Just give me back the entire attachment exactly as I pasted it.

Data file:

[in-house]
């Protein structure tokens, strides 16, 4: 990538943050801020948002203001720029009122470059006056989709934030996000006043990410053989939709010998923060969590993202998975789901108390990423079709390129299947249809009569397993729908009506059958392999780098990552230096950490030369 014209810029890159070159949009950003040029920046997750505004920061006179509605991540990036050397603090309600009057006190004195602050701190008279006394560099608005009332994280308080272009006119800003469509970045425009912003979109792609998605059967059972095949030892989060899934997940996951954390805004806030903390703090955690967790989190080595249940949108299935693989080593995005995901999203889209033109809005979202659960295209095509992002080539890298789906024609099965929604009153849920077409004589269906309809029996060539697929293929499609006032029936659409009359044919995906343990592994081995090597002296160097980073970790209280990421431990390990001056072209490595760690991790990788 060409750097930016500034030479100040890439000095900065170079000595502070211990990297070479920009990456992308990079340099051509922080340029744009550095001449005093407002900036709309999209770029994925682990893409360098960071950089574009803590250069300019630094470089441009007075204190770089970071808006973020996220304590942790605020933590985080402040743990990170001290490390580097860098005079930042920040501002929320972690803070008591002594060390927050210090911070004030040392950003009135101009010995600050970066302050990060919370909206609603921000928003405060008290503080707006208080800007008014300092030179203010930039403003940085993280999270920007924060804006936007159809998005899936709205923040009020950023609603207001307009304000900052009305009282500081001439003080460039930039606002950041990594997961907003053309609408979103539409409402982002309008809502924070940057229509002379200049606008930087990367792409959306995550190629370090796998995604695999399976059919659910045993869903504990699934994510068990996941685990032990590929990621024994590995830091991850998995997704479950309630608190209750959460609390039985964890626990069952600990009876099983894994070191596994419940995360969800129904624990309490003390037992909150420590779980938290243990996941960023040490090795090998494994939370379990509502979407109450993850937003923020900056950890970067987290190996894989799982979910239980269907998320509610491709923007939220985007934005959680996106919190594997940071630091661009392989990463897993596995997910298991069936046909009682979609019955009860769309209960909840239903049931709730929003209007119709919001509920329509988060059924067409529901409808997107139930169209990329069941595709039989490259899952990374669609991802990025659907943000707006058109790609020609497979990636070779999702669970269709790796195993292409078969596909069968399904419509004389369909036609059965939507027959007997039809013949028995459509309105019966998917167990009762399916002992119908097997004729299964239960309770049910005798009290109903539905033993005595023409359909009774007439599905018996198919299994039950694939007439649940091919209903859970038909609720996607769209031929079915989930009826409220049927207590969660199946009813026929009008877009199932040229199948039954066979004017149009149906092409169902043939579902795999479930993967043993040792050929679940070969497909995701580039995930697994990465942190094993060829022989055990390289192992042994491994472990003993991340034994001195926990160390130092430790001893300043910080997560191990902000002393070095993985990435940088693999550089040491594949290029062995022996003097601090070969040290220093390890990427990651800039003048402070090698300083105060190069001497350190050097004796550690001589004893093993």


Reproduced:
[in-house]
């Protein structure tokens, strides 16, 4: 990538943050801020948002203001720029009122470059006056989709934030996000006043990410053989939709010998923060969590993202998975789901108390990423079709390129299947249809009569397993729908009506059958392999780098990552230096950490030369 014209810029890159070159949009950003040029920046997750505004920061006179509605991540990036050397603090309600009057006190004195602050701190008279006394560099608005009332994280308080272009006119800003469509970045425009912003979109792609998605059967059972095949030892989060899934997940996951954390805004806030903390703090955690967790989190080595249940949108299935693989080593995005995901999203889209033109809005979202659960295209095509992002080539890298789906024609099965929604009153849920077409004589269906309809029996060539697929293929499609006032029936659409009359044919995906343990592994081995090597002296160097980073970790209280990421431990390990001056072209490595760690991790990788 060409750097930016500034030479100040890439000095900065170079000595502070211990990297070479920009990456992308990079340099051509922080340029744009550095001449005093407002900036709309999209770029994925682990893409360098960071950089574009803590250069300019630094470089441009007075204190770089970071808006973020996220304590942790605020933590985080402040743990990170001290490390580097860098005079930042920040501002929320972690803070008591002594060390927050210090911070004030040392950003009135101009010995600050970066302050990060919370909206609603921000928003405060008290503080707006208080800007008014300092030179203010930039403003940085993280999270920007924060804006936007159809998005899936709205923040009020950023609603207001307009304000900052009305009282500081001439003080460039930039606002950041990594997961907003053309609408979103539409409402982002309008809502924070940057229509002379200049606008930087990367792409959306995550190629370090796998995604695999399976059919659910045993869903504990699934994510068990996941685990032990590929990621024994590995830091991850998995997704479950309630608190209750959460609390039985964890626990069952600990009876099983894994070191596994419940995360969800129904624990309490003390037992909150420590779980938290243990996941960023040490090795090998494994939370379990509502979407109450993850937003923020900056950890970067987290190996894989799982979910239980269907998320509610491709923007939220985007934005959680996106919190594997940071630091661009392989990463897993596995997910298991069936046909009682979609019955009860769309209960909840239903049931709730929003209007119709919001509920329509988060059924067409529901409808997107139930169209990329069941595709039989490259899952990374669609991802990025659907943000707006058109790609020609497979990636070779999702669970269709790796195993292409078969596909069968399904419509004389369909036609059965939507027959007997039809013949028995459509309105019966998917167990009762399916002992119908097997004729299964239960309770049910005798009290109903539905033993005595023409359909009774007439599905018996198919299994039950694939007439649940091919209903859970038909609720996607769209031929079915989930009826409220049927207590969660199946009813026929009008877009199932040229199948039954066979004017149009149906092409169902043939579902795999479930993967043993040792050929679940070969497909995701580039995930697994990465942190094993060829022989055990390289192992042994491994472990003993991340034994001195926990160390130092430790001893300043910080997560191990902000002393070095993985990435940088693999550089040491594949290029062995022996003097601090070969040290220093390890990427990651800039003048402070090698300083105060190069001497350190050097004796550690001589004893093993």